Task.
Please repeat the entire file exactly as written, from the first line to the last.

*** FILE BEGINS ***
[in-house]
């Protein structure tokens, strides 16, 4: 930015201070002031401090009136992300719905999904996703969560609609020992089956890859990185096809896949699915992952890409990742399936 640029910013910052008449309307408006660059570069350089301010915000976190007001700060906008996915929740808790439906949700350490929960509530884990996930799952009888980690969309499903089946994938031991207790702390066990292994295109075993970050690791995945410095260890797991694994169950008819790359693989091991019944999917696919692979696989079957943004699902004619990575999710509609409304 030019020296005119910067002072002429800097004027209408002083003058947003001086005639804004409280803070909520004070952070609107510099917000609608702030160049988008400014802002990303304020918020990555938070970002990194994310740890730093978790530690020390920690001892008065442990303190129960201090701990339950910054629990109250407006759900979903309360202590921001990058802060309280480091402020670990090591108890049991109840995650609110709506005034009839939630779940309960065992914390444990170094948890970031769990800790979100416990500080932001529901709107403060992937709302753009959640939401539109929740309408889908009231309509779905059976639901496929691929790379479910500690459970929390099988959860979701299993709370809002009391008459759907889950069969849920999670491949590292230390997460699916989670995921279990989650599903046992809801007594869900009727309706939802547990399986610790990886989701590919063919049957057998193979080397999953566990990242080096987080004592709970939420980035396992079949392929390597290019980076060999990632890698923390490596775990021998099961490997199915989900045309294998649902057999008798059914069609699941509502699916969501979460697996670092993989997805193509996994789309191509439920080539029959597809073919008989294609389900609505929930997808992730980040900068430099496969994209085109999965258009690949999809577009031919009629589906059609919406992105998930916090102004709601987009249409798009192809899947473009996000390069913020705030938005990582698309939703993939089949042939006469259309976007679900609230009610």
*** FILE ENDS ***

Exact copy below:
[in-house]
């Protein structure tokens, strides 16, 4: 930015201070002031401090009136992300719905999904996703969560609609020992089956890859990185096809896949699915992952890409990742399936 640029910013910052008449309307408006660059570069350089301010915000976190007001700060906008996915929740808790439906949700350490929960509530884990996930799952009888980690969309499903089946994938031991207790702390066990292994295109075993970050690791995945410095260890797991694994169950008819790359693989091991019944999917696919692979696989079957943004699902004619990575999710509609409304 030019020296005119910067002072002429800097004027209408002083003058947003001086005639804004409280803070909520004070952070609107510099917000609608702030160049988008400014802002990303304020918020990555938070970002990194994310740890730093978790530690020390920690001892008065442990303190129960201090701990339950910054629990109250407006759900979903309360202590921001990058802060309280480091402020670990090591108890049991109840995650609110709506005034009839939630779940309960065992914390444990170094948890970031769990800790979100416990500080932001529901709107403060992937709302753009959640939401539109929740309408889908009231309509779905059976639901496929691929790379479910500690459970929390099988959860979701299993709370809002009391008459759907889950069969849920999670491949590292230390997460699916989670995921279990989650599903046992809801007594869900009727309706939802547990399986610790990886989701590919063919049957057998193979080397999953566990990242080096987080004592709970939420980035396992079949392929390597290019980076060999990632890698923390490596775990021998099961490997199915989900045309294998649902057999008798059914069609699941509502699916969501979460697996670092993989997805193509996994789309191509439920080539029959597809073919008989294609389900609505929930997808992730980040900068430099496969994209085109999965258009690949999809577009031919009629589906059609919406992105998930916090102004709601987009249409798009192809899947473009996000390069913020705030938005990582698309939703993939089949042939006469259309976007679900609230009610």